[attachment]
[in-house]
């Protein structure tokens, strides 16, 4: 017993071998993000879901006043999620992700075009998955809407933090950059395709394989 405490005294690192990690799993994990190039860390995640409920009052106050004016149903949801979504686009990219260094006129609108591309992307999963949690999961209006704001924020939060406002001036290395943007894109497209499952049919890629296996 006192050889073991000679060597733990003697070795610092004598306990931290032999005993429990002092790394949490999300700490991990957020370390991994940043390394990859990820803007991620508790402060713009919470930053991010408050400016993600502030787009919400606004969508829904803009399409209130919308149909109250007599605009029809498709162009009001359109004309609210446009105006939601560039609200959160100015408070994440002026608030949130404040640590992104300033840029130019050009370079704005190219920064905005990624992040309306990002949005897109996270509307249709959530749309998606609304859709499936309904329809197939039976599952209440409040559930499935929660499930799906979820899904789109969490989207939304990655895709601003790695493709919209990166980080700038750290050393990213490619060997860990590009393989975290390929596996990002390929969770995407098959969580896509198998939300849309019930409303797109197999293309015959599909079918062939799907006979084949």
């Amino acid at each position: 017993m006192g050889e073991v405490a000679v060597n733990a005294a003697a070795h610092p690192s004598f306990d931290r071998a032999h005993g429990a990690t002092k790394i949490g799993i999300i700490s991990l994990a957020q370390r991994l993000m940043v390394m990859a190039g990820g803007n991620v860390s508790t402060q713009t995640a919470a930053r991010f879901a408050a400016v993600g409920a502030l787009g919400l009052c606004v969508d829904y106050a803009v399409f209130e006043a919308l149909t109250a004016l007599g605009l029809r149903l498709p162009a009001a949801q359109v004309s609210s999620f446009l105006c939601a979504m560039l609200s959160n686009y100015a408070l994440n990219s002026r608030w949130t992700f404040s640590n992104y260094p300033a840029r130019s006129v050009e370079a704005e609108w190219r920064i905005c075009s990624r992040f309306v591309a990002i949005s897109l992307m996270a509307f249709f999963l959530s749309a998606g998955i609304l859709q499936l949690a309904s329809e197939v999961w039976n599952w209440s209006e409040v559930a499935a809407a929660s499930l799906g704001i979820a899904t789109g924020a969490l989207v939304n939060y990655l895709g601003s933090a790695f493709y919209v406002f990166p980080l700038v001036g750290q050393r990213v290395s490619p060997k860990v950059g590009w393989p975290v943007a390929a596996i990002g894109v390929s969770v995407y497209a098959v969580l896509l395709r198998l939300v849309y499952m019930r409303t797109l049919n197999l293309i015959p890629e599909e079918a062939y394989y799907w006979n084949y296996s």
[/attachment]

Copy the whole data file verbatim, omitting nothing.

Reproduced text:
[in-house]
């Protein structure tokens, strides 16, 4: 017993071998993000879901006043999620992700075009998955809407933090950059395709394989 405490005294690192990690799993994990190039860390995640409920009052106050004016149903949801979504686009990219260094006129609108591309992307999963949690999961209006704001924020939060406002001036290395943007894109497209499952049919890629296996 006192050889073991000679060597733990003697070795610092004598306990931290032999005993429990002092790394949490999300700490991990957020370390991994940043390394990859990820803007991620508790402060713009919470930053991010408050400016993600502030787009919400606004969508829904803009399409209130919308149909109250007599605009029809498709162009009001359109004309609210446009105006939601560039609200959160100015408070994440002026608030949130404040640590992104300033840029130019050009370079704005190219920064905005990624992040309306990002949005897109996270509307249709959530749309998606609304859709499936309904329809197939039976599952209440409040559930499935929660499930799906979820899904789109969490989207939304990655895709601003790695493709919209990166980080700038750290050393990213490619060997860990590009393989975290390929596996990002390929969770995407098959969580896509198998939300849309019930409303797109197999293309015959599909079918062939799907006979084949």
């Amino acid at each position: 017993m006192g050889e073991v405490a000679v060597n733990a005294a003697a070795h610092p690192s004598f306990d931290r071998a032999h005993g429990a990690t002092k790394i949490g799993i999300i700490s991990l994990a957020q370390r991994l993000m940043v390394m990859a190039g990820g803007n991620v860390s508790t402060q713009t995640a919470a930053r991010f879901a408050a400016v993600g409920a502030l787009g919400l009052c606004v969508d829904y106050a803009v399409f209130e006043a919308l149909t109250a004016l007599g605009l029809r149903l498709p162009a009001a949801q359109v004309s609210s999620f446009l105006c939601a979504m560039l609200s959160n686009y100015a408070l994440n990219s002026r608030w949130t992700f404040s640590n992104y260094p300033a840029r130019s006129v050009e370079a704005e609108w190219r920064i905005c075009s990624r992040f309306v591309a990002i949005s897109l992307m996270a509307f249709f999963l959530s749309a998606g998955i609304l859709q499936l949690a309904s329809e197939v999961w039976n599952w209440s209006e409040v559930a499935a809407a929660s499930l799906g704001i979820a899904t789109g924020a969490l989207v939304n939060y990655l895709g601003s933090a790695f493709y919209v406002f990166p980080l700038v001036g750290q050393r990213v290395s490619p060997k860990v950059g590009w393989p975290v943007a390929a596996i990002g894109v390929s969770v995407y497209a098959v969580l896509l395709r198998l939300v849309y499952m019930r409303t797109l049919n197999l293309i015959p890629e599909e079918a062939y394989y799907w006979n084949y296996s």